CDEDI held press conference Lilongwe, today March 27, 2021.
CDEDI Executive Director, Mr. Sylvester Namiwa delivered a statement calling goverment to remove the punitive tax on local cooking oil. He was accompanied by concerned small scale Malawian farmers and business individuals from Mchinji, Dowa and Lilongwe.
In summary, the concerned small-scale business representatives who sell food products that depends on cooking oil told the press that they are feeling direct impact of the 16.5% Value Added Tax (VAT) cooking oil because they are now failing to buy local cooking oil which have now become more expensive. They disclosed that they are trying to maintain prices of their food products by resorting to imported cooking oil though most of such oil is of poor quality and is smuggled into the country.
Also, concerned farmers who cultivates soybeans, a crop used as raw material for the production of cooking oil, expressed that the future of their crop looks gloomy following statements from the local manufacturers that they are not making business and will lay-off 50% of their workforce due to punitive Tax on cooking oil.
The representatives have asked government to turnback to their campaign promise of job creation and boost local industries by scraping off the 16.5% Value Added Tax (VAT) on cooking oil whose effect has led to the sky-rocketing of the price to almost 100%.
Remarks made by CDEDI Executive Director, Mr. Sylvester Namiwa
DO AWAY WITH PUNITIVE TAXES, A CALL FOR PRO-POOR POLICIES
The Centre for Democracy and Economic Development Initiatives (CDEDI) has noted with shock on how the national assembly has skirted around the more pressing issues that are biting hard on the poor, such as some punitive tax policies which the mid-year budget review session of parliament has smartly dodged.
Malawians may wish to recall that the Finance Minister Hon. Felix Mlusu, while presenting the 2020/2021 national budget, announced the introduction of 16.5% Value Added Tax (VAT) on cooking oil. CDEDI and other economic and social commentators advised government to rescind its decision, but to no avail.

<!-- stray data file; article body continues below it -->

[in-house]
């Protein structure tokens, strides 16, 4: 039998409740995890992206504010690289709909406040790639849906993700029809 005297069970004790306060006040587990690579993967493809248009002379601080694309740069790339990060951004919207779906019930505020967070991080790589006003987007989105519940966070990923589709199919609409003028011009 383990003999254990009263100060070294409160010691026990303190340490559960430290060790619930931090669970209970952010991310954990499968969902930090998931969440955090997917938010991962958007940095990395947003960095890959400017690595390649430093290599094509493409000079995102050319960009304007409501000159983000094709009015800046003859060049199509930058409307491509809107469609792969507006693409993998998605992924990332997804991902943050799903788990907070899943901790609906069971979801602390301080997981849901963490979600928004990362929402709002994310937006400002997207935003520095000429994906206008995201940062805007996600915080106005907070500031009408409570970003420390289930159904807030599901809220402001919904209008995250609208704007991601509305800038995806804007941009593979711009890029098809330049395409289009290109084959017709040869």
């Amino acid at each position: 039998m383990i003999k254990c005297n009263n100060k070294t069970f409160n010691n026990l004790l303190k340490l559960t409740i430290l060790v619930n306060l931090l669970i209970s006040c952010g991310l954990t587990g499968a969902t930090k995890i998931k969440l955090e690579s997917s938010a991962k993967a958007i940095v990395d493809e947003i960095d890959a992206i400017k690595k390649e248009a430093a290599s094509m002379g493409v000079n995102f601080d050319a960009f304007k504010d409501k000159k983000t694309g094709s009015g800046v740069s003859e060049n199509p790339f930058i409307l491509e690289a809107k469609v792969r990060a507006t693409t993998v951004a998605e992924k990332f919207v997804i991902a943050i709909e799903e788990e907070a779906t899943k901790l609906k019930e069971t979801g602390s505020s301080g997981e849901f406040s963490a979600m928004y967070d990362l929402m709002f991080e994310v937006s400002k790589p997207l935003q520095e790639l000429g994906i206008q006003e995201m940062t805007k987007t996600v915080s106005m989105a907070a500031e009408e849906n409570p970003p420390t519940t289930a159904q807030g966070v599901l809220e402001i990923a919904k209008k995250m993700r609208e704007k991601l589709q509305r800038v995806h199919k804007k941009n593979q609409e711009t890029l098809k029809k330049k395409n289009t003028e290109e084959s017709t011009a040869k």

Contrary to Hon. Mlusu’s assurances that government’s decision would not affect prices for cooking oil on the local market, the prices have sky-rocketed, with a price adjustment of almost 100% for all the locally manufactured oils.
As if this was not enough, the local manufacturers have warned that they will be forced to lay off almost 50% of their workforce, should the Malawi government fail to intervene on the matter, by swiftly moving in to scrap off the recently introduced VAT on cooking oil.
CDEDI, therefore, is being vindicated on its earlier warning that Malawians were sold a dummy in the name of the Tonse Alliance government, which cares less about the poor people, contrary to the alliance partners’ sugar-coated campaign promises that are hardly being fulfilled. Today, the average Malawians are failing to eat the promised decent three meals a day, simply because they cannot afford to buy cooking oil. Instead of creating the much touted 1 million jobs, there are gloomy faces of people on the streets who have either lost their jobs, or are hopelessly looking for a job.
The local cooking oil manufacturers are slowly being pushed out of the market by some business people who are smuggling low quality and hazardous cooking oil into the country, at cheaper prices, thereby putting the lives of many Malawians in danger.
The threats from the local cooking oil producers have come hot on the heels of the news about the closure of a tobacco processing firm in Lilongwe recently, thereby rendering hundreds of Malawians jobless! And to add salt to the injury, the Minister of Labour, Hon. Ken Kandodo shamelessly told Malawians that the Tonse Alliance government is unable to tell on whether or not the 1 million jobs are indeed being created. Should Malawians really expect a better Malawi anytime soon? Hon. Kandodo’s statement can easily be answered by the job losses the Tonse Alliance government is facilitating.
The scaling down of cooking oil production has affected the prices of raw materials for the commodity, such as soya beans and sunflower due low demand from the manufacturers, thereby hitting very hard on the small-scale farmers who mostly rely on these cash crops for their livelihood.
If the Tonse Alliance administration is really serious about uplifting the livelihood of poor Malawians, then let them start implementing policies that really resonate well with the local people, such as scrapping off the 16.5% VAT on cooking oil; a product that is commonly and mostly used by the local people in the villages for small scale businesses such as making mandasi, locally made cakes, kanyenya, etc. Otherwise CDEDI has left it up to all Malawians that mean well for this country, to be the best judges, especially now when they have been offered yet another opportunity to have their voices resoundingly heard this coming Tuesday, March 30, 2021 when they will be going to cast their votes during the bye-elections that are taking place in some parts of the country.